• Kohler-Andrae’s entrance would be reconstructed into a roundabout for the course. Construction will impair the camping and visiting activities of the second most visited park in the state for almost 3 years. The State would  work with the National Park Service to change the Kohler-Andrae Master Plan to allow this.
  • The State would arrange to convert land purchased for the Park with federal funds (LAWCON) to private land so Kohler can use the land for its own profit. The state and Kohler justifies the mandate for public recreational use of the land by saying the public can play golf and the restaurant can be used by the public.


  • Dunes which took 5000 years to create would be graded.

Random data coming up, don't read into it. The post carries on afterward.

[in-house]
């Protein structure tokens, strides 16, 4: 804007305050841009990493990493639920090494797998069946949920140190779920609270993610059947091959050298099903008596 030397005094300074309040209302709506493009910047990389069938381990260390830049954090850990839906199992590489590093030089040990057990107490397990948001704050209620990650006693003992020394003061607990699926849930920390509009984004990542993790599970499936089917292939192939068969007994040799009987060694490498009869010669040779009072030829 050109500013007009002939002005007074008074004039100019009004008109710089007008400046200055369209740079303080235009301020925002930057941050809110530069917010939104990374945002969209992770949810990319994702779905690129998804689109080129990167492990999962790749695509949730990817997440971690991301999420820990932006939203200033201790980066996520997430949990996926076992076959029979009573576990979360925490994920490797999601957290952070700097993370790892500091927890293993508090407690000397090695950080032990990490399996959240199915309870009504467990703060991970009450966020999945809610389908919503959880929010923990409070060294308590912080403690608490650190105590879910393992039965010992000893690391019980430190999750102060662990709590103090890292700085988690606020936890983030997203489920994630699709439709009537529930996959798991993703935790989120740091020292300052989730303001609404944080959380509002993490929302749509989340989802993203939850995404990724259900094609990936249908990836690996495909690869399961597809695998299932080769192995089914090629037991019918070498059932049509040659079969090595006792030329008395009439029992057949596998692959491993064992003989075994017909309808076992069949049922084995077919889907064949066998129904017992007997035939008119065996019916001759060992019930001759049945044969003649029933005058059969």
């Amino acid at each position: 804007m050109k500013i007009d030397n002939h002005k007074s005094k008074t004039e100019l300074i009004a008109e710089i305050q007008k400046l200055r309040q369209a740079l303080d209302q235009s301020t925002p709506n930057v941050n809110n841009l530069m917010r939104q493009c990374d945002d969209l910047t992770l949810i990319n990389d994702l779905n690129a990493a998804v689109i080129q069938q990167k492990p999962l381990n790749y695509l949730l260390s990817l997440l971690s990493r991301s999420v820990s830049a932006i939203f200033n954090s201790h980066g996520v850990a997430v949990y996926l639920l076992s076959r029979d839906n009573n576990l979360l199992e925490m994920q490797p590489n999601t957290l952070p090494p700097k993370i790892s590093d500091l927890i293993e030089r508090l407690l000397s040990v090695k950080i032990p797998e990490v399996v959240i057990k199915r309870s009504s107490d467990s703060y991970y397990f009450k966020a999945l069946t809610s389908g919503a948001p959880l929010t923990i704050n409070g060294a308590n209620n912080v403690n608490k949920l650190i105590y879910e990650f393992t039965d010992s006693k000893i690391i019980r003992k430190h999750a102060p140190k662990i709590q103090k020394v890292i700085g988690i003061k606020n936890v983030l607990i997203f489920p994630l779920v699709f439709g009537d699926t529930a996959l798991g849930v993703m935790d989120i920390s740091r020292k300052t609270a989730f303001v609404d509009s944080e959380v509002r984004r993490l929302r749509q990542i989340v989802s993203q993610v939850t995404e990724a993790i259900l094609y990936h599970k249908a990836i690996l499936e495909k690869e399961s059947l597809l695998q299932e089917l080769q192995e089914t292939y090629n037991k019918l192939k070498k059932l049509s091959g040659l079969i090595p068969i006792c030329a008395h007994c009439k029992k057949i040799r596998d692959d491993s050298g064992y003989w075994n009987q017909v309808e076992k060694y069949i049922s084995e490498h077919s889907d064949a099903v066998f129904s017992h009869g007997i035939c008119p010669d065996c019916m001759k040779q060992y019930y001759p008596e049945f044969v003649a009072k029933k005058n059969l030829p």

• Residents' wells would be drawn down and only remedied if one can prove to the Kohler Company that its pumping is responsible.
  • Rare and endangered species would be destroyed
  • The presence of birds and other wildlife would be severely diminished because of loss of habitat. This area is a tier 4 Important Migratory Bird Route
  • Artifacts and remains of inhabitants from 1200 B.C. would be bulldozed and covered on land that has been recommended by the Army Corps of Engineers for the National Registry of Historic Places. Read Archaeological Investigation Report prepared for Kohler Co.; including Army Core of Engineers and Wisc. Historical Society letters, or see condensed version